UNDP’s global flagship for 2015 launched in Tanzania

Mar 11, 2016

The cover of the 2015 Human Development Report

The United Nations Development Programme (UNDP) Friday launched its flagship Global Human Development Report for 2015 in Tanzania.

Titled ‘Work for Human Development’ the report, taking a broader view of work, examines linkages between work and human development and explores changes between job security, flexibility and demand for skills as well as issues of paid and unpaid work, including care, voluntary, creative and sustainable work.

In order to strengthen positive links between work and human development, the report recommends policies that expand productive, remunerative, satisfying and quality work, that protect workers and their rights and create work opportunities both for present and future generations.

According to the report, significant gains have been made in human development in Sub-Saharan Africa including Tanzania, however to strengthen progress there is an urgent need to address wide inequalities and gaps in opportunities, including in work.

Since 2000, Sub-Saharan Africa has experienced the fastest annual growth rates in the Human Development Index (HDI) among all regions - growing at an annual rate of 1.7 percent between 2000 and 2010 and 0.9 percent between 2010 and 2014. The HDI is a measurement that assesses long-term progress in three basic dimensions of human development: a long and healthy life, access to knowledge and a decent standard of living.

Twelve countries in the region, including Botswana, Cabo Verde, Congo, Equatorial Guinea, Gabon, Ghana, Mauritius, Namibia, Sao Tome and Principe, Seychelles, and Zambia have levels that put them in the high or medium human development group, individually. However Sub-Saharan Africa, on average, remains in the low human development category and HDI levels are still low: a shortage of good work opportunities is preventing many from reaching their full potential and making decent livelihoods.

Tanzania in particular, registered an average annual HDI increase of 1.18% between 1985 and 2014, increasing its HDI from 0.371 to 0.521, an increase of 40.5 percent positioning itself above the Sub-Saharan Africa’s HDI of 0.518. Between 1980 and 2014, Tanzania’s life expectancy at birth increased by 14.5 years, means years of schooling increased by 2.6 years and expected years of schooling by 3.3 years. Tanzania’s GNI per capita increased by 55.9 percent between 1985 and 2014.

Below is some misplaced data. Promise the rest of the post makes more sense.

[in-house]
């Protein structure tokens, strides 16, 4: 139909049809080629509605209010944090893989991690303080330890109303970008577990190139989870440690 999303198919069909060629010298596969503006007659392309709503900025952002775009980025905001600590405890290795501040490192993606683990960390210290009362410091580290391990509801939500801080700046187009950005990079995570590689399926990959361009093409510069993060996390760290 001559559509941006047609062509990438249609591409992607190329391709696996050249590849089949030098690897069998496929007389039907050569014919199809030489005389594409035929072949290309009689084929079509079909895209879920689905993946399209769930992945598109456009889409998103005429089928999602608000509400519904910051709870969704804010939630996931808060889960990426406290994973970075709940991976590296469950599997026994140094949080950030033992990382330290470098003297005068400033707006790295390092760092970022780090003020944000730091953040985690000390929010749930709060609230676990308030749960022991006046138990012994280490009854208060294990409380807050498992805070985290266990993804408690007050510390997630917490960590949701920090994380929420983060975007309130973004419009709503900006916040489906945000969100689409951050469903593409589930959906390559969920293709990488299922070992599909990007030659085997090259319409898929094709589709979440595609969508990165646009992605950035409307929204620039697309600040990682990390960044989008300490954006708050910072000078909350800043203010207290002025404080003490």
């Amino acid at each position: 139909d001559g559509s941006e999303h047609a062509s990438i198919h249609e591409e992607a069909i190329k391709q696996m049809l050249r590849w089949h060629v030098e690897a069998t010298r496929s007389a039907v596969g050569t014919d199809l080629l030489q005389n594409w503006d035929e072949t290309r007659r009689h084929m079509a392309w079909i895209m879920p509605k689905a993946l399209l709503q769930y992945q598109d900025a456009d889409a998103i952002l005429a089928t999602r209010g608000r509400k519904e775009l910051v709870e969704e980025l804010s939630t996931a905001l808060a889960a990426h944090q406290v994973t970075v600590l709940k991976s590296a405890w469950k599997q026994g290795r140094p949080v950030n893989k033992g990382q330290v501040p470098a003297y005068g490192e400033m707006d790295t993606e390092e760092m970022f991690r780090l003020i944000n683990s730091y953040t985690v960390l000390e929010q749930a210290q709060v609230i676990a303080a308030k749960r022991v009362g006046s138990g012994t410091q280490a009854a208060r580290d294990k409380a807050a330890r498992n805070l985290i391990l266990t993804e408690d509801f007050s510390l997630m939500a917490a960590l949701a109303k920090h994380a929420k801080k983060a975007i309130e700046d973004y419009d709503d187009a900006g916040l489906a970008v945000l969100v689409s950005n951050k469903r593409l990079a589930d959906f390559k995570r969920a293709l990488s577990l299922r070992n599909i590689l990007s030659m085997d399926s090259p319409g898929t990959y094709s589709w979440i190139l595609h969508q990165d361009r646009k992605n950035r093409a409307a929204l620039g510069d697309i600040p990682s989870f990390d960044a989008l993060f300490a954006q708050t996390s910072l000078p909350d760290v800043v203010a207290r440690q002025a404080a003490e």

“Indeed this is not a small achievement, yet Tanzania still faces challenges which include persistent poverty, rising inequalities, vulnerabilities to shocks and risks and climate change. All of these issues are extremely relevant and in sync with Tanzania Development Vision 2025 and the Sustainable Development Goals (SDGs),” the United Nations Resident Coordinator and UNDP Resident Representative, Mr. Alvaro Rodriguez, said.

Delivering the key note address, the Deputy Minister of State in the Prime Minister's Office: Policy, Parliamentary Affairs, Labour, Employment, Youth and the Disabled, Hon. Anthony Peter Mavunde said the report comes at a pertinent time in Tanzania’s own socio economic landscape where the significance of equitable and decent work is a prevalent topic.

“It is for this reason that I would like to assure you that the Government of Tanzania looks at this report as a very important resource which will certainly help us in improving policies, strategies and actions related to work in Tanzania,” he said.

In her vote of thanks, the UNDP Country Director Awa Dabo, stressed that the agency was well placed to play a critical role in supporting Tanzania and other countries address the linkages between work and human development t in the context of the SDGs.

According to the flagship report, while policy responses to the new world of work will differ across countries, three main clusters of policies will be critical if governments and societies are to maximize the benefits and minimize the hardships in the evolving new world of work.

The report therefore proposes a three-pronged action agenda: a new social contract between governments, society, and the private sector, to ensure that all members of society, especially those working outside the formal sector, have their needs taken into account in policy formulation; a global deal among governments to guarantee workers’ rights and benefits around the world and a decent work agenda, encompassing all workers, that will help promote freedom of association, equity, security, and human dignity in work life.

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